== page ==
Akon is "seriously" considering running for president in 2020 to challenge President Donald Trump. The St. Louis-born rapper is hoping to turn his experience as an international advocate to bring electricity to African countries into a successful political career at home.
"I've been thinking about running for 2020 very seriously," the "Locked Up" rapper told Newsweek on Oct. 26. "But I didn't want to just do it because I feel like I want to continue doing what I'm doing and hope that builds me enough momentum [for people] to say, 'You know what, if you run we'll support you.'"
The 45-year-old told the magazine he now feels "a lot more unsafe" and "unempowered" in Trump's America, especially after his experience living abroad.
"Honestly, I feel it's gonna be a fight. I feel like I should be always prepared for the unexpected," he explained. "I feel very uncomfortable. And I feel a lot of Americans do; even some white Americans feel that way because they're watching backlash of his decisions. It's not what's happening now, because it's clear it's creating a whole bunch of divide today. But I think tomorrow that impact is going to be so much more devastating."
Akon believes Trump's rhetoric has set the country's integration back, pointing to President Barack Obama's election as evidence that the country was coming together before Trump was elected.
"After Obama you had blacks, whites, Hispanics, everybody working together," Akon told Newsweek. "We really came a long way to get people to come together, and look at each other as humans, and work towards a common cause. And now it seems like everything that was done is being undone, with gangs and race groups re-emerging. It's just horrible."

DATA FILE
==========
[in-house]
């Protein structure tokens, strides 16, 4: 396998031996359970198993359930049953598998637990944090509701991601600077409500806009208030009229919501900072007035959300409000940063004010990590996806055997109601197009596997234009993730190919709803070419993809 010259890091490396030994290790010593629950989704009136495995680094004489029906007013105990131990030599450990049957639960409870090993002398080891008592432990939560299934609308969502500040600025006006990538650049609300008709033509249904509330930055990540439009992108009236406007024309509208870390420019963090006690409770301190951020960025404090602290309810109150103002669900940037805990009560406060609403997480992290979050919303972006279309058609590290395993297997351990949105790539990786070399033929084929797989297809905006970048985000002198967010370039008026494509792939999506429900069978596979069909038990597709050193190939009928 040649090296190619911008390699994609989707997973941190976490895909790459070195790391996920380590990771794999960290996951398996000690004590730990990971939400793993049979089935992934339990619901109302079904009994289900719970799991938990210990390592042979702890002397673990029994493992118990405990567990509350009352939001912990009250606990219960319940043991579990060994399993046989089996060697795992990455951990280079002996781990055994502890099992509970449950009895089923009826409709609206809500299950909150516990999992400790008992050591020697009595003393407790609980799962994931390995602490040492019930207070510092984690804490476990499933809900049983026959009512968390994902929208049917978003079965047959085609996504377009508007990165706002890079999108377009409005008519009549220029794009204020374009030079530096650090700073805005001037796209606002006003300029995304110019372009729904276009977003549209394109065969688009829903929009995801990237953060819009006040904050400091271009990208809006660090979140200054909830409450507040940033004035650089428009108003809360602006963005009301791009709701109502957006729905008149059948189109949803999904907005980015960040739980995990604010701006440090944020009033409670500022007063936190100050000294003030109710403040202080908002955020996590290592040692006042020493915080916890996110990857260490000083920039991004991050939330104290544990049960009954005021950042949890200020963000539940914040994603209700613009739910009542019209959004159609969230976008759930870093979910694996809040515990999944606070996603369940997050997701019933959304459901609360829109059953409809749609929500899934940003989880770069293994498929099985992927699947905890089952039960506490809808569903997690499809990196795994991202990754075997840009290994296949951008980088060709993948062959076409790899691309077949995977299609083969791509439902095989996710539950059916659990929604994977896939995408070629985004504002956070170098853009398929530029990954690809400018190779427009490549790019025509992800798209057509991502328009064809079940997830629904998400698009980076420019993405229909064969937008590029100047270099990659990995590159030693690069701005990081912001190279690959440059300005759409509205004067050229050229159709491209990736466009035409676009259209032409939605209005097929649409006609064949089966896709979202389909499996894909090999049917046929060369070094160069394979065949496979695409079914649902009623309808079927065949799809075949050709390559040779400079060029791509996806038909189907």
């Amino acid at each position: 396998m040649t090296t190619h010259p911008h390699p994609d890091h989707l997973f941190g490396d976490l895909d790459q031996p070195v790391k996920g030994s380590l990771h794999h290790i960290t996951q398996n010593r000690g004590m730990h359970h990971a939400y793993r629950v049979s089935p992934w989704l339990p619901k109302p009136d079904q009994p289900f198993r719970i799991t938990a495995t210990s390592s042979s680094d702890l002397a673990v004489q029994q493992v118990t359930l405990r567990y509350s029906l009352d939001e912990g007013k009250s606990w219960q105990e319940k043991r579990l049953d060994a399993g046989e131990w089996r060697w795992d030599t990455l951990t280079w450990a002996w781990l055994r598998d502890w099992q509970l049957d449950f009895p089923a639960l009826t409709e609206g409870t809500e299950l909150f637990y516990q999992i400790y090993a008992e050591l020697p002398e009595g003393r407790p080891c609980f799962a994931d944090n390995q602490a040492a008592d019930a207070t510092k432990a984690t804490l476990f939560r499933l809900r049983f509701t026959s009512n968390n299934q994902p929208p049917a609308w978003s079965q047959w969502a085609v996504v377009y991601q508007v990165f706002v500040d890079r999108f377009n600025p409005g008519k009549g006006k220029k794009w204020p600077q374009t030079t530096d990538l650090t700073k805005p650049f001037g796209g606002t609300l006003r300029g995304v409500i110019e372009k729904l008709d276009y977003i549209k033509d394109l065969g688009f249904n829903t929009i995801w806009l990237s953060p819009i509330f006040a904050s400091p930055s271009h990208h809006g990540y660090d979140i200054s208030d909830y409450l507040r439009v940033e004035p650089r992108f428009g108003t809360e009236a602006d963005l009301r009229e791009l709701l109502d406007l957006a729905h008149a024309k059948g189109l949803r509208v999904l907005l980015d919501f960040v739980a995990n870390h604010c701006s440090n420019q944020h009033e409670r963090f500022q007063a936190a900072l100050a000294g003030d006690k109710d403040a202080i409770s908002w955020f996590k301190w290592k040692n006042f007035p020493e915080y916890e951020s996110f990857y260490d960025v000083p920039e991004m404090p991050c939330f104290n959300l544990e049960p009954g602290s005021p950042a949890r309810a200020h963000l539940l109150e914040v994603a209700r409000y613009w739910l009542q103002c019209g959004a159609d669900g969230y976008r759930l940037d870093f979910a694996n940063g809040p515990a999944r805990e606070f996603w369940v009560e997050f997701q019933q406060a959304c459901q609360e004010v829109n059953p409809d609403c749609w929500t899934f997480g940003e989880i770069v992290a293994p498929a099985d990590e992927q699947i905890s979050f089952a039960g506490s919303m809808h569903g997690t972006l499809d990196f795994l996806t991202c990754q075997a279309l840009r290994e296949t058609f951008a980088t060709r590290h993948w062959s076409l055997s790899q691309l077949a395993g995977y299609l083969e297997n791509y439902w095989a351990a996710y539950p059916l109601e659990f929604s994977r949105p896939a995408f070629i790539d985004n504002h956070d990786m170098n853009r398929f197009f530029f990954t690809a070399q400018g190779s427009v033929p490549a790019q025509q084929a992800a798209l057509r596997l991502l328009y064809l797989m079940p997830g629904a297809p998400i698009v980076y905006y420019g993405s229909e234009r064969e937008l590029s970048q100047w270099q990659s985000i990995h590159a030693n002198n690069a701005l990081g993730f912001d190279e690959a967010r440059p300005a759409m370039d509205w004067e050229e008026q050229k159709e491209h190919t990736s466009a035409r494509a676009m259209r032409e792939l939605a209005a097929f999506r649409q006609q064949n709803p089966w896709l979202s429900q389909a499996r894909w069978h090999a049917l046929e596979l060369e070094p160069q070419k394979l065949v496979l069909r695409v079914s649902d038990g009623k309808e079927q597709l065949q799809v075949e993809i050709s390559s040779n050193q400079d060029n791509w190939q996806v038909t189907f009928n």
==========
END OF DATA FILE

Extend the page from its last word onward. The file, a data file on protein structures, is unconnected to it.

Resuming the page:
Although Akon has no experience as a politician, he has been on the international stage for several years as a philanthropist and the founder of the Akoin cryptocurrency. In 2014, he established Akon Lighting Africa, an organization helping residents of 15 African countries get access to electricity. He also told Newsweek that the Senegal government granted his organization a 2,000-acre plot to build Akoin Crypto City, which he hopes could be as the Dubai of Africa.
Akon also told TMZ in February he offered to help restore power to Puerto Rico residents after Hurricane Maria hit, but the government rejected him. He told Newsweek he would still offer the government help again.
"We could have gone in literally the day after the storm and started working, but it's just a matter of them allowing us to be able to share in those contracts," he told the magazine. "They look at it more like money, while we're looking at it like basic common courtesy. Just give people what they need."
Akon was born in St. Louis, but spent part of his childhood in Senegal before his family moved to New Jersey. He previously told Variety he was a Hillary Clinton supporter and was "personally disappointed" by how Trump's presidency has turned out.
Photo credit: Paul Morigi/WireImage/Getty Images